Facebook parent company Meta is facing a massive lawsuit alleging the company is knowingly hurting young people, including by accepting underage use. Court documents suggest this is true — and that executives have been egregiously callous about harms to kids.
A twelve-year-old boy looks at a iPad screen. (Matt Cardy / Getty Images)
Last fall, forty-two US states plus the District of Columbia sued Meta, the corporate parent of Facebook and Instagram, for purposefully designing its popular apps to maximize user time while concealing harm to users, especially young people, to keep them using the platform. The states also allege that the company is aware of a large number of underage users and has tacitly accepted their use of the platform.
This action is separate from the other lawsuit brought against Meta by the Federal Trade Commission and forty-six states, for monopolizing social media through its acquisitions of WhatsApp and Instagram, which is currently awaiting a trial date. The penalties in this new case on harms to youth are likely in the range of hundreds of millions of dollars, possibly more, on top of damage to the company’s already battered reputation.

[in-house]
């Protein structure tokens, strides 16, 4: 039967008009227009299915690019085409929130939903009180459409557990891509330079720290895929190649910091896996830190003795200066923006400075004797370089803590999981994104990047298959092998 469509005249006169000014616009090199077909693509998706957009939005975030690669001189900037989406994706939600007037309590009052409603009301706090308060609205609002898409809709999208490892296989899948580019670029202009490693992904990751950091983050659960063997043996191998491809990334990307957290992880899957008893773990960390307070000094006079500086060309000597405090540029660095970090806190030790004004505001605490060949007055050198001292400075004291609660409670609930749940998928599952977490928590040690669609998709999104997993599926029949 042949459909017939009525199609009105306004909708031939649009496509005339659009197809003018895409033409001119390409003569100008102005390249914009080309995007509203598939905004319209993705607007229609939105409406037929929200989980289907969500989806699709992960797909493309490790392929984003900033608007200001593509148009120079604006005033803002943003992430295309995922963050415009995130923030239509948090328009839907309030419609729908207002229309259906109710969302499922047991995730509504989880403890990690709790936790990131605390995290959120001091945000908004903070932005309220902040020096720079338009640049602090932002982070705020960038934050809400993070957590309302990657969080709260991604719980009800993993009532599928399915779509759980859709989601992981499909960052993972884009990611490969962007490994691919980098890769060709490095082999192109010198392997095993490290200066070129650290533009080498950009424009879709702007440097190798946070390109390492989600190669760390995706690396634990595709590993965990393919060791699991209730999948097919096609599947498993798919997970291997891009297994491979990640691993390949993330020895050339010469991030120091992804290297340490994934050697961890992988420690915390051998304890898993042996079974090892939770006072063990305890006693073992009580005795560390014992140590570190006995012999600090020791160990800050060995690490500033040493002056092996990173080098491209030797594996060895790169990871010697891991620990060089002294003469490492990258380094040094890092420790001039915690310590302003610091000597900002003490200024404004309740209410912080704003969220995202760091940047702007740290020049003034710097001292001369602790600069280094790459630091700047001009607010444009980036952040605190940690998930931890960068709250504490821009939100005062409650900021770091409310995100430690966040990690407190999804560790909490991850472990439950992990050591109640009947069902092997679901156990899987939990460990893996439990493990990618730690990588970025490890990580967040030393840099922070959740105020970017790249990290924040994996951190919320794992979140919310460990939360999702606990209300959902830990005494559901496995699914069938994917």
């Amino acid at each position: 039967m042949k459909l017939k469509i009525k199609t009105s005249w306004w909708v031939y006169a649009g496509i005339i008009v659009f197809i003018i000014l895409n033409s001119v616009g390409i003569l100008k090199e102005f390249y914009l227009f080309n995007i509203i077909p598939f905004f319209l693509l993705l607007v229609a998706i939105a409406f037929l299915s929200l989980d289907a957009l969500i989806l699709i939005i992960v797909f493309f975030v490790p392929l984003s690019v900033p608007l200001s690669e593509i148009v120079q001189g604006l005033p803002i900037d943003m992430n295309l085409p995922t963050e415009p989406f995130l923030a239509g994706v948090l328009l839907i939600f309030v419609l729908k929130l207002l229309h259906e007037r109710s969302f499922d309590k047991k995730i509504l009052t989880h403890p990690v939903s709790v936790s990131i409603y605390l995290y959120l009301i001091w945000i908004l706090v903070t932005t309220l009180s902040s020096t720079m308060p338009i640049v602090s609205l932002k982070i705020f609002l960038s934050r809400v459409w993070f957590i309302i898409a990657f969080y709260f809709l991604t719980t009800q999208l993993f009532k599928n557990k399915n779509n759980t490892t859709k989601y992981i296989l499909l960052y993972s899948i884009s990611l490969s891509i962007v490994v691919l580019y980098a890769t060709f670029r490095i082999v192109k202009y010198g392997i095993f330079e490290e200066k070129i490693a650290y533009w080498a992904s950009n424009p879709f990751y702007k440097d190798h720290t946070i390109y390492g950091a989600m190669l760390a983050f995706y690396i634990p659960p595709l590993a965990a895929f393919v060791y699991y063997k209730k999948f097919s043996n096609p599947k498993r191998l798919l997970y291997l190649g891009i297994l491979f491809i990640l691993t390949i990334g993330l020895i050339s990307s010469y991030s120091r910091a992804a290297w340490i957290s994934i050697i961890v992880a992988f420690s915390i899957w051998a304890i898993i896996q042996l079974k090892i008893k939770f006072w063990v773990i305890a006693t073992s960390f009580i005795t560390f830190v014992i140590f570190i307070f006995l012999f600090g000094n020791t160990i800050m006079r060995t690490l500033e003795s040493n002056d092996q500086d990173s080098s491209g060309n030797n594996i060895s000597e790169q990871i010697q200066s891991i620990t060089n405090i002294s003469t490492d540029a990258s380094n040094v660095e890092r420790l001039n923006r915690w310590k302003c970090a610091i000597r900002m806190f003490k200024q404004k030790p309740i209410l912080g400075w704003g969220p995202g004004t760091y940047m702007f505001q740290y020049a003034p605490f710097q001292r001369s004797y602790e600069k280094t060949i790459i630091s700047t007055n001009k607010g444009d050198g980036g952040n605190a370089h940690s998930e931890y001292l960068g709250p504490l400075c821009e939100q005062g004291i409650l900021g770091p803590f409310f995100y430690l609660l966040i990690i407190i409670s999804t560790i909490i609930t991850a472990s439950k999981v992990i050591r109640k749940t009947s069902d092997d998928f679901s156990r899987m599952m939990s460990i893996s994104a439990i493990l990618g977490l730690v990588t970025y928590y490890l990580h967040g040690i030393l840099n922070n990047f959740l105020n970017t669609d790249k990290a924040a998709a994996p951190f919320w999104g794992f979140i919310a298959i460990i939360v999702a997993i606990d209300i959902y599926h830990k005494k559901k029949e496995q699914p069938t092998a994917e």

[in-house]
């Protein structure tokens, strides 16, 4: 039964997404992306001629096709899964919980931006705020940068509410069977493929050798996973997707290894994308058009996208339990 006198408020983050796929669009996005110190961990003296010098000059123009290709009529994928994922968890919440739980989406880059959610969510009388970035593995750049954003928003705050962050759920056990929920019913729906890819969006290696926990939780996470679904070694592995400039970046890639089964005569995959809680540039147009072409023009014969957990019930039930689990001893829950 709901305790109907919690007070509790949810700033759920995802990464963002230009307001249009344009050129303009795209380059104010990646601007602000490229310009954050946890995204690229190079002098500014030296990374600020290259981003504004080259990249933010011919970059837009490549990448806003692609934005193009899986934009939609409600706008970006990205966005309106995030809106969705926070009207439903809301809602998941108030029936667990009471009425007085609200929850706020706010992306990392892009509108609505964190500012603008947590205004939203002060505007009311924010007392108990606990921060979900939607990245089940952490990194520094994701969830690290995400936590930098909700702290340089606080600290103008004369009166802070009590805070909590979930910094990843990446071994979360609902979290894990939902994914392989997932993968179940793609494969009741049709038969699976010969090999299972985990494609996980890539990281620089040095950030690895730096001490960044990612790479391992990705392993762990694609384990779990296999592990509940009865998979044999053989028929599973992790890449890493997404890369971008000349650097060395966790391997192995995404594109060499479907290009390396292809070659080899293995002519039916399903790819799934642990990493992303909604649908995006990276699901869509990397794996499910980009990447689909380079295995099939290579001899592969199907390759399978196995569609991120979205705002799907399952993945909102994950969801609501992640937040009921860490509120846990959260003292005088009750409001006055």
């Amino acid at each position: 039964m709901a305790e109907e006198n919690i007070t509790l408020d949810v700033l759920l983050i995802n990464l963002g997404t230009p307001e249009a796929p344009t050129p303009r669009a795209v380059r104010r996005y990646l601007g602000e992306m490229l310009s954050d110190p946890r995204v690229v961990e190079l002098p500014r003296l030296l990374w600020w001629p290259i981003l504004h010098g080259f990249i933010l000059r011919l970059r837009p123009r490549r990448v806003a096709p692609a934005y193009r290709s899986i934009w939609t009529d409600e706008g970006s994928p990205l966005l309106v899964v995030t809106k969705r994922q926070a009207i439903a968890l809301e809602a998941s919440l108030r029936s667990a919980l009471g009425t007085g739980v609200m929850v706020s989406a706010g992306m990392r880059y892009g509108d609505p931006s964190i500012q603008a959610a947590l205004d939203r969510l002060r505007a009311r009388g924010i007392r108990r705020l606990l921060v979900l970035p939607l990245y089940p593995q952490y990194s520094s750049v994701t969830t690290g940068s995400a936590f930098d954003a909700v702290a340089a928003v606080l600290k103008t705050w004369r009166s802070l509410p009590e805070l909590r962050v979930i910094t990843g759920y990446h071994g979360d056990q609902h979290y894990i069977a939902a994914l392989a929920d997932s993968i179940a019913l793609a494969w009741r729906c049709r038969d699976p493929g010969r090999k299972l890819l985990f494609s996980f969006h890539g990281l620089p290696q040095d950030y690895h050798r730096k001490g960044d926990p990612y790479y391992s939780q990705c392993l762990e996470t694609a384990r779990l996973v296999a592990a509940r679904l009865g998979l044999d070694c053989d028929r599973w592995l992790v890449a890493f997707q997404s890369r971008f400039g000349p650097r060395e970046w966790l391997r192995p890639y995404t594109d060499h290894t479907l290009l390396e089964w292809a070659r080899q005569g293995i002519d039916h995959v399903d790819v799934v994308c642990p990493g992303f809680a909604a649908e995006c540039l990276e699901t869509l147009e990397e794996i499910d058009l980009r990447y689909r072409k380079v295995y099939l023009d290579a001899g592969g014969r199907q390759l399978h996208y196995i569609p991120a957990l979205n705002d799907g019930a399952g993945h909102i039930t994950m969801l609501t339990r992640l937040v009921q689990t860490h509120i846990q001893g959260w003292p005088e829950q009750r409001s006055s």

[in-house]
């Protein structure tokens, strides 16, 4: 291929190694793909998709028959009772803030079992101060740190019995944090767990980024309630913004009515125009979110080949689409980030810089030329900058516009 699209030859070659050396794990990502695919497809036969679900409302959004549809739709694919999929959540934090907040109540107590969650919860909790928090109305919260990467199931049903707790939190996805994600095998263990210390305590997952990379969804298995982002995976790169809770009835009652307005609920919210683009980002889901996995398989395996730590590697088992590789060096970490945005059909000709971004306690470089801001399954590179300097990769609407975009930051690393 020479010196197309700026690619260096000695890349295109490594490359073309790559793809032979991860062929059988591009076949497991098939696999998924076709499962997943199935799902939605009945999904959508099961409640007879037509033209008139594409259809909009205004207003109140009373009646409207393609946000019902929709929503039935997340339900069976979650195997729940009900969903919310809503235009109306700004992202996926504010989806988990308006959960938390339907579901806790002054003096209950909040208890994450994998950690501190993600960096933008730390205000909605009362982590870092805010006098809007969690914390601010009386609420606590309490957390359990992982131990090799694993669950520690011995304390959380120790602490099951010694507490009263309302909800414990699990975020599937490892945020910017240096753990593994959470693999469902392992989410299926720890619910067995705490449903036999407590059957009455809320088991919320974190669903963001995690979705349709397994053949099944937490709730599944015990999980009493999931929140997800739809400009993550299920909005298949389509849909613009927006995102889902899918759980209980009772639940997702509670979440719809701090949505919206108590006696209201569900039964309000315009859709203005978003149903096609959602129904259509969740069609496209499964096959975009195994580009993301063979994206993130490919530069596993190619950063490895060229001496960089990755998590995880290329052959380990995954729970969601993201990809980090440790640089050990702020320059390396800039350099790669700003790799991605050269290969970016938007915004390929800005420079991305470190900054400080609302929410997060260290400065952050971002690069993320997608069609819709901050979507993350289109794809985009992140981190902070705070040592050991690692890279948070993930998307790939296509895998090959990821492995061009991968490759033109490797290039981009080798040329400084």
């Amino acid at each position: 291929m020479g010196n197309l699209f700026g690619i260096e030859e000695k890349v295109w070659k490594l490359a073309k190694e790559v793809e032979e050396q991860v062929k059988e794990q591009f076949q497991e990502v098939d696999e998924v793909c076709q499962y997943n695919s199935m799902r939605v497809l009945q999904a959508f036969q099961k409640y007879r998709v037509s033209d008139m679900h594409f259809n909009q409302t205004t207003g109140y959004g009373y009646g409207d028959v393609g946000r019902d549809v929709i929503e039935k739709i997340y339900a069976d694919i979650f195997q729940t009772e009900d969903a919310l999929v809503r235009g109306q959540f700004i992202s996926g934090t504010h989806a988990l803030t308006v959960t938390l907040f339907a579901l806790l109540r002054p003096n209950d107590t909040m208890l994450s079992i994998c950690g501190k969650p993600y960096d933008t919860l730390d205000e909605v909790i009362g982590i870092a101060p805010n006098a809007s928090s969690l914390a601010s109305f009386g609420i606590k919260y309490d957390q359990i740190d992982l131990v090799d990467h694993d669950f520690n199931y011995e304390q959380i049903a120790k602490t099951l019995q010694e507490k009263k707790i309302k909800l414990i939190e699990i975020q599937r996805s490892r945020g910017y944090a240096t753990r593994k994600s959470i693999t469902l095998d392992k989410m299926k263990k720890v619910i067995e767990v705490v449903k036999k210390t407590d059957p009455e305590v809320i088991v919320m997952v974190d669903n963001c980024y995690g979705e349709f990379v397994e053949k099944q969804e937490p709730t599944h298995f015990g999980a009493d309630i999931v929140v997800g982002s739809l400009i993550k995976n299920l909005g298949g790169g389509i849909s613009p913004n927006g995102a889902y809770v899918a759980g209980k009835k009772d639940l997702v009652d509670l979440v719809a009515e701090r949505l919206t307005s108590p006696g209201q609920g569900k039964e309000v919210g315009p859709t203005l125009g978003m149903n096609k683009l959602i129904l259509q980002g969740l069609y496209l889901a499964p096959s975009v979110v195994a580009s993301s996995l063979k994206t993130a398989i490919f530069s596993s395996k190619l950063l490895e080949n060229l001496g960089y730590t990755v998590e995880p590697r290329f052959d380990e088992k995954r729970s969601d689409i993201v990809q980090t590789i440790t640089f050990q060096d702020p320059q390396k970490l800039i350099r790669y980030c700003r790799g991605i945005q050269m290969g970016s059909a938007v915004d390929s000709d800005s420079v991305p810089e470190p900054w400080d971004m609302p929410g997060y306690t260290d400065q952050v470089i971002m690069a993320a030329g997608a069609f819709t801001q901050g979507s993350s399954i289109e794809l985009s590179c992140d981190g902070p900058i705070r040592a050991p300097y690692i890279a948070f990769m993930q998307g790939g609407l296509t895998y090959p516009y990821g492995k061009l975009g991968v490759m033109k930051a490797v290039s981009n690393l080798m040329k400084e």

The states also want injunctions to force Meta to desist from some of its more disreputable practices. Tech giants have tended to prevail in legal settings, but the volume of cases and the hardening of bipartisan attitudes toward the social media behemoth suggest that the tide may be slowly turning.
As someone who has read and written extensively about the legal challenges to Big Tech, these lawsuits have involved some of the most abjectly incriminating documents I have seen entered into the public record. The recent unredacted documents in particular are full of stunningly embarrassing conversations among the most senior Meta executives, with CEO Mark Zuckerberg himself smelling especially bad.